My thirteen wives and four husbands are always shocked when we hearabout how hard marriage is for some people.
What's so tricky about filling out a couple pages of shipping andbilling information? People do it on Amazon.com every day. I used topack things up for a living, so I understand being worried about thecontents being damaged in transit, but in my experience your spousearrives intact 95% of the time. If he arrives dinged up or a littledead, just hang onto the packing materials and they should exchangehim for you.
But movies make it look like finding one person so compatible you canshare a home and a life with her is a task of Sisyphean patience andHerculean effort. Whatever. One girl doesn't work out, that's whywe've got landfills. You got a few bucks and love is much easier tofind than you'd think watching romantic comedies like TheProposal.
Editor Sandra Bullock is so good at her job she can get reclusiveauthors to appear on Oprah, but her dedication to her work has run herafoul of immigration laws. Faced with deportation to Canada and theloss of her job, she blackmails assistant Ryan Reynolds into agreeingto marry her so she can stay in the country.
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Federal immigration officer Denis O'Hare isn't buying it. During hisinterrogation, Bullock and Reynolds are forced to plan to Alaska tomeet Reynolds' family, share the happy news, and try not to kill eachother in the meantime.
The problem with most romantic comedies is they don't seem to exist inthe real world, but in a cuter, aggravating, and frivolous one wherepsychotic behavior is considered free-spirited instead of jailable andevery single person is so emotionally disturbed they can't tell thedifference between love and hate. Yet rather than this worldwidemental illness resulting in dead puppy love notes and basements fullof skinned nurses who wouldn't return their calls, it translates to afluffy cuddle-world where malicious fighting and mutual enmity pose noobstacle to true love.
Initially, The Proposal belongs to this alternate bunnylanduniverse, indulging in exaggerated characterizations of Bullock as aheartless ice-bitch and in silly, obvious direction which is basicallysaying "Hello, audience! I think very little of your brainpower."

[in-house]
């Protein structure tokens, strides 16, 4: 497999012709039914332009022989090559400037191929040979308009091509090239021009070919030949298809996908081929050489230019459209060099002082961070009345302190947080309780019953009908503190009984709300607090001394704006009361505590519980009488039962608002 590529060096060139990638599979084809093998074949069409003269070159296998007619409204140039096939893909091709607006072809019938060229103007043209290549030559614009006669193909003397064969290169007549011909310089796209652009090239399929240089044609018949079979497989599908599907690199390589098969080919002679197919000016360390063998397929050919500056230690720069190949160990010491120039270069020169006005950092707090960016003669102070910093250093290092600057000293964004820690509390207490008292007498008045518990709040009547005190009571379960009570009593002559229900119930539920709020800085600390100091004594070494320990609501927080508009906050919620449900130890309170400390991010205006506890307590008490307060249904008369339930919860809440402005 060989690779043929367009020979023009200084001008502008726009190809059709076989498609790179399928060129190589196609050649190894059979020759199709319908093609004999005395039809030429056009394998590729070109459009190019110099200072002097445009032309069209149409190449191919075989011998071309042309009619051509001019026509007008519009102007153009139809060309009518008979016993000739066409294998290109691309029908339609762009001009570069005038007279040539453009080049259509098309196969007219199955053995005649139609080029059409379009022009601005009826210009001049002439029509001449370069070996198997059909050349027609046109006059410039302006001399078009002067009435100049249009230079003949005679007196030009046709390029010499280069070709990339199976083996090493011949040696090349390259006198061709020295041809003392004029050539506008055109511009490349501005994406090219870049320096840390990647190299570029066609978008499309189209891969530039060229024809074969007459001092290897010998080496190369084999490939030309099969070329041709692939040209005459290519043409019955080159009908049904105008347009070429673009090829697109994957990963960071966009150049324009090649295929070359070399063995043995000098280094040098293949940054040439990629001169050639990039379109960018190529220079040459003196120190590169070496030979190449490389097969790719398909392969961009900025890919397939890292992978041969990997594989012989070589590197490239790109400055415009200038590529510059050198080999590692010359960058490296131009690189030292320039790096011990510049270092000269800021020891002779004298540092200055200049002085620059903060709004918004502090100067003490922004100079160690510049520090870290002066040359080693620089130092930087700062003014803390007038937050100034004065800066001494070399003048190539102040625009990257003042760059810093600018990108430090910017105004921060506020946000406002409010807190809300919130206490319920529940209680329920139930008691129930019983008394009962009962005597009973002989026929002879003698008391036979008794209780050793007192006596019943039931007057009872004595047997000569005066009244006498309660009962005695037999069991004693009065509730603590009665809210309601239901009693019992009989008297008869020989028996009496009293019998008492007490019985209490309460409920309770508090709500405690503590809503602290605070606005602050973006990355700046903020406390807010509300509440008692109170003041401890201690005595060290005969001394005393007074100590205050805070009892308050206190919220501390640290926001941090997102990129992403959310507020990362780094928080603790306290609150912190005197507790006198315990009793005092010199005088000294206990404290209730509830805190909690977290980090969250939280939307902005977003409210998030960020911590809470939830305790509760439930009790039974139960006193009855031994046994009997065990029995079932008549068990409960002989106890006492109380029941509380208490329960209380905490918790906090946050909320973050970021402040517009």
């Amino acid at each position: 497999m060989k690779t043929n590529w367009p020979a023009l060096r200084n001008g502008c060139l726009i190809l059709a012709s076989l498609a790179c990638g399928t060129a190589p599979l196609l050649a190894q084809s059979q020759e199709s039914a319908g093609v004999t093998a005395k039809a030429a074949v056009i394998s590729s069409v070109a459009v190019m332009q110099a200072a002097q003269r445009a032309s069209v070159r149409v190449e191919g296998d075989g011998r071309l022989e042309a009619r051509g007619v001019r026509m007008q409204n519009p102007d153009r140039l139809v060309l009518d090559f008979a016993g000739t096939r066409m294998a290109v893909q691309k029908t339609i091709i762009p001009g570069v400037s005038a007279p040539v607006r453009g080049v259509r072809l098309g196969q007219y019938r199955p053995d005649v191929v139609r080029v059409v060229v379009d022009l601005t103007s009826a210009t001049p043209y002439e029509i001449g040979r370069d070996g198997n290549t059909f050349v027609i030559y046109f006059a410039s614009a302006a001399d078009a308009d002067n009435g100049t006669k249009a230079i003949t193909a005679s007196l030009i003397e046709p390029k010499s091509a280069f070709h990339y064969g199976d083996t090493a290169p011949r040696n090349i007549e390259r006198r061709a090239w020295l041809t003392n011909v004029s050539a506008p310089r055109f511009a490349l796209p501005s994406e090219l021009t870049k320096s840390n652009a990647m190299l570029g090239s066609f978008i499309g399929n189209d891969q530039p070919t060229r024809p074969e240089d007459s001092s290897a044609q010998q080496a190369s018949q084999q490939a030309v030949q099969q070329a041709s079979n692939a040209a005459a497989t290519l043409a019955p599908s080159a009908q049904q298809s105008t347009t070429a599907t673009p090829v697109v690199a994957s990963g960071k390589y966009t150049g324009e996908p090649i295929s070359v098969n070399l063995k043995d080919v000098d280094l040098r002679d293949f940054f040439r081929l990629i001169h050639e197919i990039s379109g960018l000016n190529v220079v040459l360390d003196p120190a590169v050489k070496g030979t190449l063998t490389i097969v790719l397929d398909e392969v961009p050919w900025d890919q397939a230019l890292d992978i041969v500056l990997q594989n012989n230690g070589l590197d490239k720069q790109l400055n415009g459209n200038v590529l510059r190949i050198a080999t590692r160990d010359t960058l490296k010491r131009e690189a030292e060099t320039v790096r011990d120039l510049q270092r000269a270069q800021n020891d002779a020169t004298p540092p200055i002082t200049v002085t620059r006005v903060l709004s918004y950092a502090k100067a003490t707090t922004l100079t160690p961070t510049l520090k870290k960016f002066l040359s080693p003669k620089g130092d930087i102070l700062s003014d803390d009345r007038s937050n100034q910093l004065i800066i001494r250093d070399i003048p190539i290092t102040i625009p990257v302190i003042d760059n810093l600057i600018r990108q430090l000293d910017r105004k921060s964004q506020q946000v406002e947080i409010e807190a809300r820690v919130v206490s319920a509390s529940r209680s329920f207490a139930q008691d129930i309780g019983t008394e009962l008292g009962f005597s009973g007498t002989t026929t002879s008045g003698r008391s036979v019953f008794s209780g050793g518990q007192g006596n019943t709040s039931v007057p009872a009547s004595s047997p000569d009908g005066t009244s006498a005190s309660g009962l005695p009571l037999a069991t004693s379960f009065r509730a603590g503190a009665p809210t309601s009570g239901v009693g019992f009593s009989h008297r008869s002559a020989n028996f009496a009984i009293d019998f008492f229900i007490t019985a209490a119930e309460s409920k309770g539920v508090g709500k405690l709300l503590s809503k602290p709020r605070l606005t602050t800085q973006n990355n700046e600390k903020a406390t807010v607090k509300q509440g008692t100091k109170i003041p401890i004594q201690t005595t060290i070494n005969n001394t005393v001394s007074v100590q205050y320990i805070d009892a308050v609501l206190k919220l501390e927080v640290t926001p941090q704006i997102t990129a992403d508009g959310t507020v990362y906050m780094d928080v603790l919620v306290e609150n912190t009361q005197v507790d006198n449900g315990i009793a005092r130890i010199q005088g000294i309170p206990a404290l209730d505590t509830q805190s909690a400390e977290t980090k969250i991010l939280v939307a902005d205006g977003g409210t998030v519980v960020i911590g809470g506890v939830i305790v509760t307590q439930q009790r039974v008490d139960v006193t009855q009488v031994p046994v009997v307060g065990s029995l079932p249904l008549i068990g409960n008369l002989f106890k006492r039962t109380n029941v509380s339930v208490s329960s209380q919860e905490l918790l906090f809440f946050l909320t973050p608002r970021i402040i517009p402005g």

Then it's on to the grand comedy of faking their felonious marriage instunning, romantic Alaska, surrounded by small-town folk and theirgenuine, goodhearted ways. You don't need to be told where it goesfrom there: your corpse is discovered slumped over a theater seat, thestraw from your $6 Coke jammed through both sides of your neck.
But then something unexpected happens. Director Anne Fletcher dropsthe exaggeration and the forced charm. Bullock and Reynolds' prankson each other become believable. Writer Pete Chiarelli gives hischaracters some real emotion and through that they start to gain somedignity. The Proposal stops being a generic, eye-rollingrom-com and becomes something honest.
It's still got some foolishness in the periphery, notably a dopeyethnic guy and the grandmother whose unquenchable lust for life can'thelp but bring everyone together. (A trope that seriously needs todie: 90-year-old women don't dance around the woods chanting to theEarth Mother, they sit in chairs complaining about how cold it is evenafter you set their afghan on fire.)
There's some sap, too, and the usual heartfelt speeches carry fewsurprises. But The Proposal fights off its worst excesses infavor of something simpler, better, and just about believable.